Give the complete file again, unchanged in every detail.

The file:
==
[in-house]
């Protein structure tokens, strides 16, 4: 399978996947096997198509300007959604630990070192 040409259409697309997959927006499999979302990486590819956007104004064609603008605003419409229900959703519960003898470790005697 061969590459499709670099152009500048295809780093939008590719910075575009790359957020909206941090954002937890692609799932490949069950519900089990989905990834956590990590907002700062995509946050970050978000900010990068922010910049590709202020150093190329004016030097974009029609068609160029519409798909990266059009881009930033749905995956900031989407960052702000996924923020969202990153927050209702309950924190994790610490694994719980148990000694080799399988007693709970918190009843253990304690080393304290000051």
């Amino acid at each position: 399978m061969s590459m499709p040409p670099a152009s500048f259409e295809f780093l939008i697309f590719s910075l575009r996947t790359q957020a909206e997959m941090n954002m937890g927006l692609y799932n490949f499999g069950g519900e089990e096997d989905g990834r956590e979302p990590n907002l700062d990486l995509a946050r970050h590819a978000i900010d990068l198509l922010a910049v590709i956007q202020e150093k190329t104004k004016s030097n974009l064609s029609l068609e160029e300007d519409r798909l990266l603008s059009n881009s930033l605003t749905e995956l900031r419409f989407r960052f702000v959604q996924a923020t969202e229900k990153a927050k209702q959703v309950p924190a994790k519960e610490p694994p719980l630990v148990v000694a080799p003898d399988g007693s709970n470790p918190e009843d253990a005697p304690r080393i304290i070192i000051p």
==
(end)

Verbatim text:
[in-house]
């Protein structure tokens, strides 16, 4: 399978996947096997198509300007959604630990070192 040409259409697309997959927006499999979302990486590819956007104004064609603008605003419409229900959703519960003898470790005697 061969590459499709670099152009500048295809780093939008590719910075575009790359957020909206941090954002937890692609799932490949069950519900089990989905990834956590990590907002700062995509946050970050978000900010990068922010910049590709202020150093190329004016030097974009029609068609160029519409798909990266059009881009930033749905995956900031989407960052702000996924923020969202990153927050209702309950924190994790610490694994719980148990000694080799399988007693709970918190009843253990304690080393304290000051």
């Amino acid at each position: 399978m061969s590459m499709p040409p670099a152009s500048f259409e295809f780093l939008i697309f590719s910075l575009r996947t790359q957020a909206e997959m941090n954002m937890g927006l692609y799932n490949f499999g069950g519900e089990e096997d989905g990834r956590e979302p990590n907002l700062d990486l995509a946050r970050h590819a978000i900010d990068l198509l922010a910049v590709i956007q202020e150093k190329t104004k004016s030097n974009l064609s029609l068609e160029e300007d519409r798909l990266l603008s059009n881009s930033l605003t749905e995956l900031r419409f989407r960052f702000v959604q996924a923020t969202e229900k990153a927050k209702q959703v309950p924190a994790k519960e610490p694994p719980l630990v148990v000694a080799p003898d399988g007693s709970n470790p918190e009843d253990a005697p304690r080393i304290i070192i000051p």